Characterizing social and policy determinants of hospital length of stay among paediatric inpatients with diabetes using linked population-based data | UNB

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Characterizing social and policy determinants of hospital length of stay among paediatric inpatients with diabetes using linked population-based data

Author: Heather Higgins, Neeru Gupta
Year: 2021
Category: Health Publications

Read the journal article in the International Journal of Population Data Science

Background

Evidence is limited on the non-medical factors influencing hospital length of stay (LOS) among paediatric inpatients with diabetes, notably potential social and policy correlates. This study aimed to characterize the associations of socioeconomic status and health policy environment with diabetes-attributable LOS to help inform accountability monitoring of a provincial comprehensive diabetes strategy aiming to minimize time in hospital among this high-risk population.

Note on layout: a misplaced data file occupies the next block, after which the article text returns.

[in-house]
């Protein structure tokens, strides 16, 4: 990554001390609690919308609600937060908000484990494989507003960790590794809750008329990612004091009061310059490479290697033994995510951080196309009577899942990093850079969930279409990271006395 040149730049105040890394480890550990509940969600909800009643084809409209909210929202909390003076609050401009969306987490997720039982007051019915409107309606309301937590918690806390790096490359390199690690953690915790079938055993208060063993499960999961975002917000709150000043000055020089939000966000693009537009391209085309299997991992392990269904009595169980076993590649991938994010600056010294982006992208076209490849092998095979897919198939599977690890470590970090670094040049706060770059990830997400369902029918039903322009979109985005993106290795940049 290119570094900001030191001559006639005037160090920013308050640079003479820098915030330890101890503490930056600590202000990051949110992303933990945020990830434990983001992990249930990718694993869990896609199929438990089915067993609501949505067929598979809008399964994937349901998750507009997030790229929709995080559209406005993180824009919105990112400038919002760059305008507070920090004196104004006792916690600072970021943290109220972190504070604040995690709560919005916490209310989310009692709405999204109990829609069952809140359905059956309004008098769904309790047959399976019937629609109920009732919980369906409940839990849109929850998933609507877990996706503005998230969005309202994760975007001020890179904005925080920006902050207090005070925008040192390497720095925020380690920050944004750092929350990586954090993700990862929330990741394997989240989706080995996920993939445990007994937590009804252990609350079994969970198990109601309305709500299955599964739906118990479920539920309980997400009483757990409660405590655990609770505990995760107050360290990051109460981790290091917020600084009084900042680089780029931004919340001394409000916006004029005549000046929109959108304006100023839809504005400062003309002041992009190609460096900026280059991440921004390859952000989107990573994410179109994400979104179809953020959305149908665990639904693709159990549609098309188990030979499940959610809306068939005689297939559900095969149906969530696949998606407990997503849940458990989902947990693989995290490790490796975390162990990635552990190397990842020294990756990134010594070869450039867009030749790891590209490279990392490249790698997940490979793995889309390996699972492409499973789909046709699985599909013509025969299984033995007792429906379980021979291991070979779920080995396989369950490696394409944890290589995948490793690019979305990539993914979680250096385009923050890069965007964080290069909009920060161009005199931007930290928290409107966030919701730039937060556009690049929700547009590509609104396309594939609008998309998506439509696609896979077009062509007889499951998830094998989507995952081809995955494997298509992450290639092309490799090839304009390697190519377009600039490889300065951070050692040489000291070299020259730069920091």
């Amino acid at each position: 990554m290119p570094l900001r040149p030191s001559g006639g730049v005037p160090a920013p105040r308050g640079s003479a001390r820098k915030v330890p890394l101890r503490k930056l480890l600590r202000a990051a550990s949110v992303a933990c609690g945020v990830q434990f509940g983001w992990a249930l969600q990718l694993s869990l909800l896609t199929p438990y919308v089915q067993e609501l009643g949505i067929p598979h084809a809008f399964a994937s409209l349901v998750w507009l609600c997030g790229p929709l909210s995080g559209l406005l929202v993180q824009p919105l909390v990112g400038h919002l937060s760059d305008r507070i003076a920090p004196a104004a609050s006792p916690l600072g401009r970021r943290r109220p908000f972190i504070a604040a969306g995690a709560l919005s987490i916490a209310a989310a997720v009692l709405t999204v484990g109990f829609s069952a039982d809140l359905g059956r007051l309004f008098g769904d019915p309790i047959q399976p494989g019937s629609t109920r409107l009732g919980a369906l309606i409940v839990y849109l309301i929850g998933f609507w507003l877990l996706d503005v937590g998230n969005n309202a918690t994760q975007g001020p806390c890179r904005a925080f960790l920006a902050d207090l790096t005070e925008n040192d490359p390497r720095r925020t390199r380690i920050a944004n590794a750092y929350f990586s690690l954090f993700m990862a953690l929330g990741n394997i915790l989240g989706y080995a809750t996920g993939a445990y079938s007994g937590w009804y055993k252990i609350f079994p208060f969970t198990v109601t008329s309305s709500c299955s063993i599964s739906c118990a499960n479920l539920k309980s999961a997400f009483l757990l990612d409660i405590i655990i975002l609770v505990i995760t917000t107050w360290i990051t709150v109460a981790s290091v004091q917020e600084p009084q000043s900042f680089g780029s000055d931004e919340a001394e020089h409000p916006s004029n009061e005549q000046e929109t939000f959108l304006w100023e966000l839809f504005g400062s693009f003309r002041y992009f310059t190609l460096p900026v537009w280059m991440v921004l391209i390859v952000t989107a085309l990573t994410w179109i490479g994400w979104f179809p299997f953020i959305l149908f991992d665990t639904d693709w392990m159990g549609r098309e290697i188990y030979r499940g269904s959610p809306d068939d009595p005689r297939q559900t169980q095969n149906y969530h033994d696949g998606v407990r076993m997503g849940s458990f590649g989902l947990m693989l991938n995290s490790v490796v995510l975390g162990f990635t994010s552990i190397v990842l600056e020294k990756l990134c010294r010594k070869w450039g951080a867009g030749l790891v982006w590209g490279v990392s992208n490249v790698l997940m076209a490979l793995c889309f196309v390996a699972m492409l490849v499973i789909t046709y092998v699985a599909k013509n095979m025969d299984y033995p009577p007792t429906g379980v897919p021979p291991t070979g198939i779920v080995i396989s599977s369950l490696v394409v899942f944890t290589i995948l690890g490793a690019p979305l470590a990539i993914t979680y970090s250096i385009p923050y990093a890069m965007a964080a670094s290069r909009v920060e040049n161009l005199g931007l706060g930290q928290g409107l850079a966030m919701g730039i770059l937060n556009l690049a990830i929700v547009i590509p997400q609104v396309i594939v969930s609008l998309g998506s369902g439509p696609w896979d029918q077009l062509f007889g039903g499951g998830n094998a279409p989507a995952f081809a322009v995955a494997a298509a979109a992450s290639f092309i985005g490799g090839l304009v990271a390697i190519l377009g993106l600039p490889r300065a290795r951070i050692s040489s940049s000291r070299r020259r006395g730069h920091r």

Data and methods

This retrospective population-based study drew on multiple linked administrative and geospatial databases among all children aged 18 and under with a diabetes-related hospitalization in the province of New Brunswick, Canada, during the four-year period following implementation of an insulin pump funding program. Multiple linear regression was used to assess the role of access to the public insulin pump resourcing scheme and relative neighbourhood deprivation as predictors of days spent in acute care, controlling for age, sex, and place of residence.

Results

Among the paediatric inpatient population (N=386), 21% had accessed social resources made available through the insulin pump funding policy and 42% resided in the most materially deprived neighbourhoods. Diabetes-related hospital stays averaged 3.87 days. Paediatric inpatients having accessed resources through the social insurance policy spent significantly fewer days in hospital (1.34 days less [95% CI: 0.63--2.05]) than those who had not, all else being equal. Observed differences in LOS by neighbourhood socioeconomic deprivation were not found to be statistically significant in the multivariate analysis.

Conclusion

Findings from this context of universal medical coverage suggested that public policy for supplemental financing of assistive technologies among children with diabetes may be associated with reduced burden to the hospital system. The causes of socioenvironmental disparities in LOS require further investigation to inform interventions to mitigate preventable patient-level variations in hospital-based health outcomes.

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